He's right. And, what's more, it horribly hobbles ARM-based Windows 8 hardware to the extent that Intel will be rubbing its hands together with glee.
Last September I suggested that ARM-based Windows 8's lack of legacy app support was the elephant in the room for the OS. It still is.
People won't understand they can't just download and install legacy apps on something that looks like a standard Windows 8 desktop. That's not what Windows means to people.
OK, so there will be Office 15 apps and other bits and pieces pre-installed, while we will have plenty of lovely third-party apps using the Metro interface. But the ARM Windows 8 desktop won't be a flexible experience.
And that can only mean customers will turn away – indeed, I feel that this news means that manufacturers will play it safe and we'll only see a few ARM-based Windows 8 tablets at the launch of Windows 8, rather than the plethora of multipurpose devices I'd hoped for.
You see, people will expect Windows 8 devices to give them options. New possibilities. They won't want an iPad 3 alternative that has a bit of old Windows tacked on.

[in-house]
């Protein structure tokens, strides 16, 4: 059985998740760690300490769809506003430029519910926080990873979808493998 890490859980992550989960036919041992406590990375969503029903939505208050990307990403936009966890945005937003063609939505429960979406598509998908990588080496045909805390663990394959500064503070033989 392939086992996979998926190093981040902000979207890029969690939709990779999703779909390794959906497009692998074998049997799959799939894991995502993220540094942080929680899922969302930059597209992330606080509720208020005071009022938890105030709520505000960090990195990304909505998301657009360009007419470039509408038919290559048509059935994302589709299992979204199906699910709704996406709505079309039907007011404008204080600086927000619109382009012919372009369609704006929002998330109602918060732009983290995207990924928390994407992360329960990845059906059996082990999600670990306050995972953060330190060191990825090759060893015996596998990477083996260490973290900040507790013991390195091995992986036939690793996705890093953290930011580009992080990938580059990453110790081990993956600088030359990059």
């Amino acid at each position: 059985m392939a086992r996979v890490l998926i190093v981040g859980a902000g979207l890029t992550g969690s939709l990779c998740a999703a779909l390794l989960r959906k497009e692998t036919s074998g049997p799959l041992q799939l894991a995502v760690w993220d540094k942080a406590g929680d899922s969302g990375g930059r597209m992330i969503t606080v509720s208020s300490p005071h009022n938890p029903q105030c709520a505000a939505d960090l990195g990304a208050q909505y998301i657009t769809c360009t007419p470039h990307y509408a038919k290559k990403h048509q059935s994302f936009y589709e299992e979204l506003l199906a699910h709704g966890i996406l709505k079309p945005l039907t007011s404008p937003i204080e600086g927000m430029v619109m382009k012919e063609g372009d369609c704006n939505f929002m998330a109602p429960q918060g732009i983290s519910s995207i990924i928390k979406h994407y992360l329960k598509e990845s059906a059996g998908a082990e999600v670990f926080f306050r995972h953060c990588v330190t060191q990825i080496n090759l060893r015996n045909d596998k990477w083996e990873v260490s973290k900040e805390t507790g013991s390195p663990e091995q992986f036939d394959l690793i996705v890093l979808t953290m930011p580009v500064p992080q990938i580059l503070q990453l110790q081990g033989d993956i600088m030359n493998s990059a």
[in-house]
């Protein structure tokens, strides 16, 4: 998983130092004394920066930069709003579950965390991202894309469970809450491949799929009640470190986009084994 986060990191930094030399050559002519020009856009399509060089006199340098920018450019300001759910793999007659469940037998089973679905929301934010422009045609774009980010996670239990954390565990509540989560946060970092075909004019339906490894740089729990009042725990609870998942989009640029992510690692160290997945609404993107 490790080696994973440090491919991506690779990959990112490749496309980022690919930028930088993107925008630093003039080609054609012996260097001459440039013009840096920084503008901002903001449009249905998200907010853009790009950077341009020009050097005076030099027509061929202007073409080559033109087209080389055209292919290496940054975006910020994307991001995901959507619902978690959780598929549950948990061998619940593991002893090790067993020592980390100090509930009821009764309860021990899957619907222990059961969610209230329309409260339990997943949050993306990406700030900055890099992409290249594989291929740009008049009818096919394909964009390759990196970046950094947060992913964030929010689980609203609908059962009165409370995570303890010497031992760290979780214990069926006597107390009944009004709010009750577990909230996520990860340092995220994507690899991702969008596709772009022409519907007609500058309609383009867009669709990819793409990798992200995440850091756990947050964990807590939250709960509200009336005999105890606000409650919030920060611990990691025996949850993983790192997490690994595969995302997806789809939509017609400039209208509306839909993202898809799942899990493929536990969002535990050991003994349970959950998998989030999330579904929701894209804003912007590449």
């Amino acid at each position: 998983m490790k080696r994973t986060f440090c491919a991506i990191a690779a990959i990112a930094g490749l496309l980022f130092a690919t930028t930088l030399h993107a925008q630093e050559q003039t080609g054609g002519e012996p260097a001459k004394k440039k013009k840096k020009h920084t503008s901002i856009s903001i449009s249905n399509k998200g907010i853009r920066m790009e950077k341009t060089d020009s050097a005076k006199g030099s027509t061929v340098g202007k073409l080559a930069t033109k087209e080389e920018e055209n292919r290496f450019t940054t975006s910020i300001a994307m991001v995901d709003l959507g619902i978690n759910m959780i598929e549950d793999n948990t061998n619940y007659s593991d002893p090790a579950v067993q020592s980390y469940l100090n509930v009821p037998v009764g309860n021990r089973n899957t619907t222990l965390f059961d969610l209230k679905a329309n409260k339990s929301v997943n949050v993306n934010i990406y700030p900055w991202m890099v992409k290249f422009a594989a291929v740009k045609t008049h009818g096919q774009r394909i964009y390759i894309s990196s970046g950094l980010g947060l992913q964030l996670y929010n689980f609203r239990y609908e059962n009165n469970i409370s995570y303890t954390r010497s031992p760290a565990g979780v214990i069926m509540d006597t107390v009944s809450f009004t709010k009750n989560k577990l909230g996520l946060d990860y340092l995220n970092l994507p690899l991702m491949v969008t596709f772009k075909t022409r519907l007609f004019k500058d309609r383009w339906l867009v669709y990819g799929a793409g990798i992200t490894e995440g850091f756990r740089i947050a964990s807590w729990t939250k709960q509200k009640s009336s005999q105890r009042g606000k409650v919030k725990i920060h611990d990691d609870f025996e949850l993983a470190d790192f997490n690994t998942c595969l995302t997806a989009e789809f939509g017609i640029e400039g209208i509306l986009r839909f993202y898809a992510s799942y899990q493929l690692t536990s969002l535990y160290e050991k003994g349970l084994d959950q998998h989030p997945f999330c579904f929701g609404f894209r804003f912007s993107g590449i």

It's up to Intel
We knew that x86-based devices would still dominate the Windows 8 landscape. But we had hoped that ARM-based Windows devices would take the OS beyond the traditional PC and give us some really exciting tablet-laptop hybrids that could be used for work or play. The single device to suit every occasion.
I was looking forward to having an ARM-based Windows 8 convertible running a chip like the Qualcomm Snapdragon S4, where I could use Metro in tablet mode but also get the full laptop experience with a keyboard and the Windows desktop when needed.
IDEAPAD YOGA: We'll be seeing a lot more Intel-based convertible Windows 8 devices
And that'll be because manufacturers know what will sell. To be frank, people are so used to looking for something with Intel inside.
Intel made it clear at CES that touch-based Ultrabooks will be with us for Windows 8, and many of these could be convertible devices using the Core series of processors.
Intel is keen to make inroads into the tablet market and recently announced the Atom chip it hopes can compete with ARM in many phones and tablets.
Despite the Atom's relative lack of power and battery life compared to the best ARM silicon, it will be rather happy at the possibilities that Windows 8 can bring.